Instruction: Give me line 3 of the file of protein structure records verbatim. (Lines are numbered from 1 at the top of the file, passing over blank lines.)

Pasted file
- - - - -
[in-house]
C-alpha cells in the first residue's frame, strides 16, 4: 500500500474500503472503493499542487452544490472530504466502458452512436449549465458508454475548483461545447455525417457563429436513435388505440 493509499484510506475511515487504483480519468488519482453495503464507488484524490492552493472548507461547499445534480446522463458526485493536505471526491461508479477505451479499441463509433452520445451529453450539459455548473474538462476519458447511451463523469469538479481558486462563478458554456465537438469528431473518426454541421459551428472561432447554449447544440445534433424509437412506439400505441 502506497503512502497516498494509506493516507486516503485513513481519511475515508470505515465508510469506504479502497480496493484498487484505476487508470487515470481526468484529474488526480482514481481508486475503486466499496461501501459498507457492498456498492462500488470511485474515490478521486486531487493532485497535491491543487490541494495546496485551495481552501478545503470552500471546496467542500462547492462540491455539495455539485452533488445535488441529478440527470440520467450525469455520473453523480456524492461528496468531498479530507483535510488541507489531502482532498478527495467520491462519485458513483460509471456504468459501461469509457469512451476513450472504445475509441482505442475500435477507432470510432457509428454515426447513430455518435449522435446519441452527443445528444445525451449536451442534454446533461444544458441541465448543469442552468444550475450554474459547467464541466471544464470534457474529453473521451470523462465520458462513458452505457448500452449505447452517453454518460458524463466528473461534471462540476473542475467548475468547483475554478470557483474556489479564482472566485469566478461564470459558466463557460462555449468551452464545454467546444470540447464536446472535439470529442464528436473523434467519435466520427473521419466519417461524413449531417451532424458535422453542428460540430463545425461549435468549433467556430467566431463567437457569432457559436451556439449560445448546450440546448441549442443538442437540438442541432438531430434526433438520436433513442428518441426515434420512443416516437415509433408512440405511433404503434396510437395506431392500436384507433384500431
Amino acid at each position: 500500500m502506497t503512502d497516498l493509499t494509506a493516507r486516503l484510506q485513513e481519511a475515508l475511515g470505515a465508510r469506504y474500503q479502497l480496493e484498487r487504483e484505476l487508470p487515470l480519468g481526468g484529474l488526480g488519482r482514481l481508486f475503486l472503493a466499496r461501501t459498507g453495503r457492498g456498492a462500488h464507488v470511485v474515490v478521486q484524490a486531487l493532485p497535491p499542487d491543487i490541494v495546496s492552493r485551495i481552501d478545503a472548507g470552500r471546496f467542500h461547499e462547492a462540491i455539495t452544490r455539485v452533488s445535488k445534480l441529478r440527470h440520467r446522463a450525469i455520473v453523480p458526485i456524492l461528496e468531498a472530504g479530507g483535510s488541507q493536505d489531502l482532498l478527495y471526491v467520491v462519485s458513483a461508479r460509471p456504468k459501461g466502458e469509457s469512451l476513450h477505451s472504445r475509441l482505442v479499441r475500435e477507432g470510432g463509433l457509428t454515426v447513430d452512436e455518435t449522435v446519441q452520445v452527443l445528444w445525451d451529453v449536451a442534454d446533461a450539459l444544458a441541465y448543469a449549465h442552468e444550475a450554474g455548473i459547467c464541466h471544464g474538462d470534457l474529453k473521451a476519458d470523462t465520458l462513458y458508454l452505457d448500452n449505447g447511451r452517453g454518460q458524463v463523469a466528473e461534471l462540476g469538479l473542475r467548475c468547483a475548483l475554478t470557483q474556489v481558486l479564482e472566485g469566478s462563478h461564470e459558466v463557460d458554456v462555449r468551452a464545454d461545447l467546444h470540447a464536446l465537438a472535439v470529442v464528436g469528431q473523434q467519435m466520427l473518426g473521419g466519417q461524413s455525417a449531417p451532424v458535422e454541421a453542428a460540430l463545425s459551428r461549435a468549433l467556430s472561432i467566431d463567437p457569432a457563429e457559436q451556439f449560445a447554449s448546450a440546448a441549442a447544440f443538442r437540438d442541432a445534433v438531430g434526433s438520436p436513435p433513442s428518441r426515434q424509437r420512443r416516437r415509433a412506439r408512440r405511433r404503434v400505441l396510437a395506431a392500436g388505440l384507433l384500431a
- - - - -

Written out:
Amino acid at each position: 500500500m502506497t503512502d497516498l493509499t494509506a493516507r486516503l484510506q485513513e481519511a475515508l475511515g470505515a465508510r469506504y474500503q479502497l480496493e484498487r487504483e484505476l487508470p487515470l480519468g481526468g484529474l488526480g488519482r482514481l481508486f475503486l472503493a466499496r461501501t459498507g453495503r457492498g456498492a462500488h464507488v470511485v474515490v478521486q484524490a486531487l493532485p497535491p499542487d491543487i490541494v495546496s492552493r485551495i481552501d478545503a472548507g470552500r471546496f467542500h461547499e462547492a462540491i455539495t452544490r455539485v452533488s445535488k445534480l441529478r440527470h440520467r446522463a450525469i455520473v453523480p458526485i456524492l461528496e468531498a472530504g479530507g483535510s488541507q493536505d489531502l482532498l478527495y471526491v467520491v462519485s458513483a461508479r460509471p456504468k459501461g466502458e469509457s469512451l476513450h477505451s472504445r475509441l482505442v479499441r475500435e477507432g470510432g463509433l457509428t454515426v447513430d452512436e455518435t449522435v446519441q452520445v452527443l445528444w445525451d451529453v449536451a442534454d446533461a450539459l444544458a441541465y448543469a449549465h442552468e444550475a450554474g455548473i459547467c464541466h471544464g474538462d470534457l474529453k473521451a476519458d470523462t465520458l462513458y458508454l452505457d448500452n449505447g447511451r452517453g454518460q458524463v463523469a466528473e461534471l462540476g469538479l473542475r467548475c468547483a475548483l475554478t470557483q474556489v481558486l479564482e472566485g469566478s462563478h461564470e459558466v463557460d458554456v462555449r468551452a464545454d461545447l467546444h470540447a464536446l465537438a472535439v470529442v464528436g469528431q473523434q467519435m466520427l473518426g473521419g466519417q461524413s455525417a449531417p451532424v458535422e454541421a453542428a460540430l463545425s459551428r461549435a468549433l467556430s472561432i467566431d463567437p457569432a457563429e457559436q451556439f449560445a447554449s448546450a440546448a441549442a447544440f443538442r437540438d442541432a445534433v438531430g434526433s438520436p436513435p433513442s428518441r426515434q424509437r420512443r416516437r415509433a412506439r408512440r405511433r404503434v400505441l396510437a395506431a392500436g388505440l384507433l384500431a